1. Appropriate analysis/testing must validate electromagnetic compatibility (EMC) within a hospital environment.

2. Electrical bench testing must demonstrate device safety during intended use. This must include testing with the specific power source (i.e., battery power, AC mains connections, or both).

3. Non-clinical performance testing data must demonstrate the performance characteristics of the device. Testing must include the following:

  • Testing must demonstrate the accuracy of monitoring functions, alarms, measurement features, therapeutic features, and all adjustable Start Printed Page 54933or programmable parameters as identified in labeling;
  • mechanical bench testing of material strength must demonstrate that the device and connection cables will withstand forces or conditions encountered during use;
  • simulated use analysis/testing must demonstrate adequate user interface for adjustable parameters, performance of alarms, display screens, interface with external devices (e.g. data storage, printing), and indicator(s) functionality under intended use conditions; and
  • methods and instructions for cleaning the pulse generator and connection cables must be validated.

4. Appropriate software verification, validation, and hazard analysis must be performed.

5. Labeling must include the following:

  • The labeling must clearly state that these devices are intended for use in a hospital environment and under the supervision of a clinician trained in its use;
  • connector terminals should be clearly, unambiguously marked on the outside of the EPPG device. The markings should identify positive (+) and negative (−) polarities. Dual chamber devices should clearly identify atrial and ventricular terminals;
  • the labeling must list all pacing modes available in the device;
  • labeling must include a detailed description of any special capabilities (e.g., overdrive pacing or automatic mode switching); and
  • appropriate electromagnetic compatibility information must be included.

Table 1 shows how FDA believes that the risks to health identified in section V can be mitigated by the proposed special controls.

Table 1—Health Risks and Mitigation Measures for EPPG Devices

Identified riskMitigation measures
Failure to PaceUse Environment.
EMC Testing.
Electrical Safety Testing.
Non-Clinical Performance Evaluation.
Software Verification, Validation & Hazards Analysis.
Labeling.
Improper High Rate PacingUse Environment.
EMC Testing.
Electrical Safety Testing.
Non-Clinical Performance Evaluation.
Software Verification, Validation & Hazards Analysis.
Labeling.
Pacing at an Improperly Low RateUse Environment.
EMC Testing.
Electrical Safety Testing.
Non-Clinical Performance Evaluation.
Software Verification, Validation & Hazards Analysis.
Labeling.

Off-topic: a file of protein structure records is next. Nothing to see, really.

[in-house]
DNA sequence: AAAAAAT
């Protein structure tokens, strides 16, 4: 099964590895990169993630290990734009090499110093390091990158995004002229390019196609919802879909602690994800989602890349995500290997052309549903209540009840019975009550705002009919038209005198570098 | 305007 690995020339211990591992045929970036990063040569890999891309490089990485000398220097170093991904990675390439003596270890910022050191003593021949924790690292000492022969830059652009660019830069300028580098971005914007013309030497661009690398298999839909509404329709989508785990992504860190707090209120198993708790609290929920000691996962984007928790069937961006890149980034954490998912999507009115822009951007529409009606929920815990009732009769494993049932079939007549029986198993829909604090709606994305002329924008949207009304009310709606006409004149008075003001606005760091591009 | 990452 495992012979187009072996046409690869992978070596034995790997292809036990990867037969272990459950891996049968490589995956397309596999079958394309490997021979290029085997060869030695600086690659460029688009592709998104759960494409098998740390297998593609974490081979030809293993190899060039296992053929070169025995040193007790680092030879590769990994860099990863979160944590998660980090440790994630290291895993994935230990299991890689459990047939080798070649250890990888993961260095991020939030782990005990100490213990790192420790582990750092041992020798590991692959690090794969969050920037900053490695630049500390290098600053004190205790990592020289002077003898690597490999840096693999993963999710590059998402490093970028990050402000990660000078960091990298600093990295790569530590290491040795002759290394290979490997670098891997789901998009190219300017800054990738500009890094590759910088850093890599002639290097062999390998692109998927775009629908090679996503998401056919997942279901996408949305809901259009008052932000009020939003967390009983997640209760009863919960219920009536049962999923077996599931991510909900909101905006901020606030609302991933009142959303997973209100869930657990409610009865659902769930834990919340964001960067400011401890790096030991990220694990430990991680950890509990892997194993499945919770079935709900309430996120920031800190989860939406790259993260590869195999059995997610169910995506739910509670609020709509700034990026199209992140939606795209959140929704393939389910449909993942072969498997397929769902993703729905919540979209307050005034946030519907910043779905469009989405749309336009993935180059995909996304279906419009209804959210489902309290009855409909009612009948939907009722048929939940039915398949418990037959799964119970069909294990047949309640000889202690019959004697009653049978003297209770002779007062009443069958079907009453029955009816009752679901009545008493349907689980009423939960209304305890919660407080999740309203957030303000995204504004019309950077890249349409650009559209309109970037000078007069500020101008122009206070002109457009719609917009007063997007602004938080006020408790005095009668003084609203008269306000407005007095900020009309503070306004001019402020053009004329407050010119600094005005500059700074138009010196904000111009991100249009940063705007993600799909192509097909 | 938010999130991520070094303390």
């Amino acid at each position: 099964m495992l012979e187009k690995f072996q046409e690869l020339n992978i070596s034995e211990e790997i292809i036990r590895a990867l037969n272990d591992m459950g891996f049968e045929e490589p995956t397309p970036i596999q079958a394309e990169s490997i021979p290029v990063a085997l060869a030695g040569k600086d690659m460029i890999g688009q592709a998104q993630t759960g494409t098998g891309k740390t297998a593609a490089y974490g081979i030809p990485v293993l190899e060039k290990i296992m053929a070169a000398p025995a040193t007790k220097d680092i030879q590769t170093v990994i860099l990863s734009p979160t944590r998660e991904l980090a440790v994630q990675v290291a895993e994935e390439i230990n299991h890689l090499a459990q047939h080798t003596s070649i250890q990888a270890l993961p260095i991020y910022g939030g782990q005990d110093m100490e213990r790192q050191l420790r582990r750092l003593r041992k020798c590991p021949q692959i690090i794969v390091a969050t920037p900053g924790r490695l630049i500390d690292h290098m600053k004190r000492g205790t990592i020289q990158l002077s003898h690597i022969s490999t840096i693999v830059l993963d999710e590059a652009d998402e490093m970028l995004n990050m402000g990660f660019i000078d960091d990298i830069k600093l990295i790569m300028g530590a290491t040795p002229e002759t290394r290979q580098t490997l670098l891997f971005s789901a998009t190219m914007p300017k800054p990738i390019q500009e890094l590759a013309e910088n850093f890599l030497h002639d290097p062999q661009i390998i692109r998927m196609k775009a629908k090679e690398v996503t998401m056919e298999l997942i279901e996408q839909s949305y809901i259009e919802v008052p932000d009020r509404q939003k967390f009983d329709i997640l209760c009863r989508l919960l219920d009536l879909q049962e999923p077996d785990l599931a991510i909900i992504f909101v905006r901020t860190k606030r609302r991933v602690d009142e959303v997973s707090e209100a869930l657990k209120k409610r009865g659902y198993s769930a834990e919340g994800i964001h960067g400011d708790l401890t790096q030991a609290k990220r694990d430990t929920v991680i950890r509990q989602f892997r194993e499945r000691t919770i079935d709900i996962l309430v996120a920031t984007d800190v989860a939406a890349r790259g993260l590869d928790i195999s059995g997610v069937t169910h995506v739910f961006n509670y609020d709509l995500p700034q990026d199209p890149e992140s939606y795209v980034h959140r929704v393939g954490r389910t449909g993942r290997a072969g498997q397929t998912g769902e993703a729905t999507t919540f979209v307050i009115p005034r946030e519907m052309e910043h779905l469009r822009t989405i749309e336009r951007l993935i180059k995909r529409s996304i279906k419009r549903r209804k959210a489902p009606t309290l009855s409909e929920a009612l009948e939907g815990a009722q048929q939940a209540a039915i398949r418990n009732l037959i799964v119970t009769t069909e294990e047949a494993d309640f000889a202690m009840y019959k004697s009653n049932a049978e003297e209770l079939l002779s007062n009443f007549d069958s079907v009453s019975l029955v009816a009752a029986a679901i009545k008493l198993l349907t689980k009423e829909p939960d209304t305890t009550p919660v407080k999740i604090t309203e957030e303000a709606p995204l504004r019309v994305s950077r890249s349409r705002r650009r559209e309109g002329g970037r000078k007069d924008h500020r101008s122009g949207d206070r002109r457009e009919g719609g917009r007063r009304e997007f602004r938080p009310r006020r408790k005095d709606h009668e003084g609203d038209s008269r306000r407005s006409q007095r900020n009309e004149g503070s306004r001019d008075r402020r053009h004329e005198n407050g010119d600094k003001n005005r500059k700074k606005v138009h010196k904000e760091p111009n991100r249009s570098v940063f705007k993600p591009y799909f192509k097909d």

Improper Pacing Leading to Unwanted StimulationNon-Clinical Performance Evaluation. Software Verification, Validation & Hazards Analysis. Labeling.
Micro/Macro ShockElectrical Safety Testing.
Non-Clinical Performance Evaluation. Labeling.

In addition, under § 801.109, the sale, distribution, and use of EPPG devices are restricted to prescription use. Prescription use restrictions are a type of general control in section 513(a)(1)(A)(i) of the FD&C Act. Also, under § 807.81, the device would continue to be subject to 510(k) notification requirements.

B. PSA Devices

FDA believes that the following special controls, together with general controls (including applicable prescription-use restrictions and continuing 510(k) notification requirements), are sufficient to mitigate the risks to health described in section V for single, dual, and triple chamber PSA devices:

1. Appropriate analysis/testing must validate EMC within a hospital environment.

2. Electrical bench testing must demonstrate device safety during intended use. This must include testing with the specific power source (i.e., battery power, AC mains connections, or both).

3. Non-clinical performance testing data must demonstrate the performance characteristics of the device. Testing must include the following:

  • Testing must demonstrate the accuracy of monitoring functions, alarms, measurement features, therapeutic features, and all adjustable or programmable parameters as identified in labeling;
  • mechanical bench testing of material strength must demonstrate that the device and connection cables will withstand forces or conditions encountered during use;
  • simulated use analysis/testing must demonstrate adequate user interface for adjustable parameters, performance of alarms, display screens, interface with external devices (e.g. data storage, printing), and indicator(s) functionality under intended use conditions; and
  • methods and instructions for cleaning the pulse generator and connection cables must be validated.

4. Appropriate software verification, validation, and hazard analysis must be performed.

5. Labeling must include the following:

  • The labeling must clearly state that these devices are intended for use in a hospital environment and under the supervision of a clinician trained in its use;